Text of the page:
A cure for working mothers during COVID-19 and beyond

A cure for working mothers during COVID-19 and beyond
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This past election season, we heard a lot about suburban women and working moms.

A new Morning Consult and Bipartisan Policy Center (BPC) survey digs into the impact that coronavirus has had on working women and the results are shocking. It should be noted that though I work for BPC, I did not take part in conducting the survey, which found that while 22 percent of all women have left the workforce during the pandemic, 42 percent of women with children under the age of two have left work and 41 percent of women either left the workforce or know a woman who has. Caregiving demands are a key factor behind these numbers.

Think about that for a moment. 


The proverbial work-life balance has perhaps never been more difficult to achieve. The pandemic has turned workplaces upside down and we are bearing witness to a clash of professional and personal responsibilities.

CBS News recently highlighted the plight of working mothers. One mom, Clara Vasquez in Sunnyside, Wash., is a home health aide. Her husband is a truck driver and they are raising a 7-year-old boy, Kevin, and trying to navigate virtual learning. They cannot afford a babysitter, so they rely on family and friends — varying by day. With this uncertainty, Kevin suffers from anxiety, asking every night who is going to watch him.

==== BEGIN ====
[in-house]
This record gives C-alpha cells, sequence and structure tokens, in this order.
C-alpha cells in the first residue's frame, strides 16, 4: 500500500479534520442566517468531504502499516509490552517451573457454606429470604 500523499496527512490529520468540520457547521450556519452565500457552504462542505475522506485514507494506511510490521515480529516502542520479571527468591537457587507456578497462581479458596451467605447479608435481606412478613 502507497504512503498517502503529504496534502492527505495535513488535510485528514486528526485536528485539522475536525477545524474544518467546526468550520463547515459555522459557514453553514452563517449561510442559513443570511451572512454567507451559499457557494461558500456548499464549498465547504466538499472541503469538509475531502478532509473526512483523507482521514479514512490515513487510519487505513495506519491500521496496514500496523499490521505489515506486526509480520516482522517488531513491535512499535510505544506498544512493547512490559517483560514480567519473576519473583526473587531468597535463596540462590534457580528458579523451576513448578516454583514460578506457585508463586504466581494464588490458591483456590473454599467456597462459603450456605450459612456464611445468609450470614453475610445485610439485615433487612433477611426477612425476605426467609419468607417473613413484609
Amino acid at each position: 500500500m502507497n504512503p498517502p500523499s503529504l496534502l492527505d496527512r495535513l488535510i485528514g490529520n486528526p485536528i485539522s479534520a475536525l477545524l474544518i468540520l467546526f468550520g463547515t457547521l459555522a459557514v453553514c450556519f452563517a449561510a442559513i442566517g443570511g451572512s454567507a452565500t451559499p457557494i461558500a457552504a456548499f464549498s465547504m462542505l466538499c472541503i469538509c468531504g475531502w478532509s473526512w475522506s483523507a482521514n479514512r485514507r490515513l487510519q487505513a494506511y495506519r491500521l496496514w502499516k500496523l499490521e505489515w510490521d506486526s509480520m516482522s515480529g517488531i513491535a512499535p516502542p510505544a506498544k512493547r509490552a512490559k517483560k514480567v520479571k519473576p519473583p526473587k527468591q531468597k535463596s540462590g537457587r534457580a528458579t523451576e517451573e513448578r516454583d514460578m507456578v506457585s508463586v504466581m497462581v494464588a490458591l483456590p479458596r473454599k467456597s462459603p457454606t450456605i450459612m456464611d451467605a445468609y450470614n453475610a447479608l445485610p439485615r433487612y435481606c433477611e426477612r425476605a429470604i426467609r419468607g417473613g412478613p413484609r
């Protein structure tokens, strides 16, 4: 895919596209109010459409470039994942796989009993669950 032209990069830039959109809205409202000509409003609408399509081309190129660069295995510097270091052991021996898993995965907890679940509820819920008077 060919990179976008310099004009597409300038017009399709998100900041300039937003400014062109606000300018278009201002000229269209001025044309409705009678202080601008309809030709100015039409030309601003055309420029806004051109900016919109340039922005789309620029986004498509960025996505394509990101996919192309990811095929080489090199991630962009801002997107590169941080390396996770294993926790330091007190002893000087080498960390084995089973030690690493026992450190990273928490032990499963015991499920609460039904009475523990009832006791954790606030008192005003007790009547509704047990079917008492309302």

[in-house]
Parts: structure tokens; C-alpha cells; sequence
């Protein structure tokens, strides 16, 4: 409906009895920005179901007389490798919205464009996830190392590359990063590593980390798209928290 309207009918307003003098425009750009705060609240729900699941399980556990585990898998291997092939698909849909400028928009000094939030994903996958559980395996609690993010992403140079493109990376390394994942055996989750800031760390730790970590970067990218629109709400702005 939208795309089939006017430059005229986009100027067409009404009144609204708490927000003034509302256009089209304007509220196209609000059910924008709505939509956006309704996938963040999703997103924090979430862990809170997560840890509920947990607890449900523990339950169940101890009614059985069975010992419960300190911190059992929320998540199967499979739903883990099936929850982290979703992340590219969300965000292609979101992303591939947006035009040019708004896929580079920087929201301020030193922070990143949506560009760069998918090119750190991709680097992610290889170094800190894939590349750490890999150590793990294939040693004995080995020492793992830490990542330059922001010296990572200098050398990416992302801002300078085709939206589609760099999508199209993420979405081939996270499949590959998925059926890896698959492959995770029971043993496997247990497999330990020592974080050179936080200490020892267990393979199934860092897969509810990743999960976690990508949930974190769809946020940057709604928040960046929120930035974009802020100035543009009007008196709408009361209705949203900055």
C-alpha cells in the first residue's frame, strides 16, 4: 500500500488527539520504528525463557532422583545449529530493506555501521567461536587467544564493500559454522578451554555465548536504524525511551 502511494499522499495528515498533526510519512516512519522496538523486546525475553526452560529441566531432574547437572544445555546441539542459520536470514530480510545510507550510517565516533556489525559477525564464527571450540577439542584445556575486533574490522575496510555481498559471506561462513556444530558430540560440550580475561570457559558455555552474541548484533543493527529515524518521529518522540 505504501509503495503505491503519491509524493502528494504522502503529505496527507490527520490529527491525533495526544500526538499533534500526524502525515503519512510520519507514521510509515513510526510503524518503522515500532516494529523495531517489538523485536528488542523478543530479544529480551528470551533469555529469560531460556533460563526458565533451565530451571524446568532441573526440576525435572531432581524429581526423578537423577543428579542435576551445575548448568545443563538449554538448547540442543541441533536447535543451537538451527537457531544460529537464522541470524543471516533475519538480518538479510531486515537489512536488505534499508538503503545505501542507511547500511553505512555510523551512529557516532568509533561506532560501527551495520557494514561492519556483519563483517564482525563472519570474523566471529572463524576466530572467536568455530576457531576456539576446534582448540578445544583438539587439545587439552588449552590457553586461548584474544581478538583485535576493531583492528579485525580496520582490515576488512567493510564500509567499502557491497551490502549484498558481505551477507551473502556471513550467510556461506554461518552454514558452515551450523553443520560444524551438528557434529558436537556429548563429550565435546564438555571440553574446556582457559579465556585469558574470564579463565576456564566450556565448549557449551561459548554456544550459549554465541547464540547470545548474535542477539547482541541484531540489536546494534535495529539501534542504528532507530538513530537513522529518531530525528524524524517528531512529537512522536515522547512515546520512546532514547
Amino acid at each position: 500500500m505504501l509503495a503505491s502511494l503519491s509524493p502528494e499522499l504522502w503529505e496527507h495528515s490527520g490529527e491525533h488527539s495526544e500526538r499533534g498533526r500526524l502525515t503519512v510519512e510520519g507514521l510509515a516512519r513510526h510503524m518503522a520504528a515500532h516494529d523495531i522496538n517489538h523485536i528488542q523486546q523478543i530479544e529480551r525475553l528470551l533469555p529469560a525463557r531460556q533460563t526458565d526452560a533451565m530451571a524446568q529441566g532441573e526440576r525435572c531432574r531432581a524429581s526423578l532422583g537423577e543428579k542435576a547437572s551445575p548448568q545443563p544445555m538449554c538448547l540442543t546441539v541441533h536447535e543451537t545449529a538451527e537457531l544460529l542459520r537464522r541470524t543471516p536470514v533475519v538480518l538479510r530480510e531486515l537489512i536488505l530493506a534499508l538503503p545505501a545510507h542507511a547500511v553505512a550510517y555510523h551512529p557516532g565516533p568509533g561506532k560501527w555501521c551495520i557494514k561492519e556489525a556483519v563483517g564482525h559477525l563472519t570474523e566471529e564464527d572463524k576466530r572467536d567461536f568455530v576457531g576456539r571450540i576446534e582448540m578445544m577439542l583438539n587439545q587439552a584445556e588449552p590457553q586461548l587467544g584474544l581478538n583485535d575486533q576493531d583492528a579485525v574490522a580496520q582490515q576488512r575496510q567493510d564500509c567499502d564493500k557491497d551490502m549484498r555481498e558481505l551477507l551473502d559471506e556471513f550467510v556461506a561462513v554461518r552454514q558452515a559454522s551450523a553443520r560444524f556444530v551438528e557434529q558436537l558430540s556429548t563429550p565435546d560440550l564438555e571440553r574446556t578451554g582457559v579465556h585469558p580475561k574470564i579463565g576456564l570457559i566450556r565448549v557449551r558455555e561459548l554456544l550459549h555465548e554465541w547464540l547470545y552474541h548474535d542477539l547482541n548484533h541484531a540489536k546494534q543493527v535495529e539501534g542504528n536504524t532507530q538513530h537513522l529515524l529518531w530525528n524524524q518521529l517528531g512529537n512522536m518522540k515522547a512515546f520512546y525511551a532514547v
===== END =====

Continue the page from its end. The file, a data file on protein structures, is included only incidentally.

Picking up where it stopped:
Clara’s story is all too familiar. Like many women, she’s at risk of permanently leaving the workforce — a scenario that cannot be allowed to stand. We are on the cusp of taking leaps and bounds backward after decades of progress toward gender equality; wreaking havoc on millions of families, both financially and psychologically. Nobody would be better off. 

Yet even with this bleak outlook, there are policies that can help working families like Clara better balance work and life.

One critical opportunity lies in updating and expanding our national family leave policy. The 1993 Family and Medical Leave Act (FMLA) allows some employees to take time off to care for themselves and loved ones. It is unpaid leave, however, and 40 percent of the workforce does not have access to this leave, even if they could afford to take time off. In fact, FMLA benefits are used most by those who need it least financially and used least by those who need it most. 


Many Fortune 500 companies now have at least modest paid family leave policies available to their employees, and the Urban Institute has found that two states with paid family and medical leave laws, California and Rhode Island, were able to handle a surge in claimants caused by the pandemic and provide benefits to workers. 

The fact remains, however, that millions of American workers still do not have access to a dime in paid family leave benefits. They are either not eligible, cannot afford the time away from work, or both. 

The United States is one of the only developed nations that does not have a national paid family leave policy. The coronavirus has placed a magnifying glass over an already glaring situation. 

Until this pandemic is under control, the emergency paid family leave policies enacted earlier this year should be extended and expanded to meet the needs of working families now and prevent more women from leaving the workforce. Over the long-term, a national paid family leave policy would go a long way toward curing the economic and family malaise — particularly the challenges facing women — that has been enveloping us this year.

Adrienne Schweer is a fellow at the Bipartisan Policy Center and leads the organization’s Paid Family Leave Task Force. Follow the organization on Twitter @BPC_Bipartisan.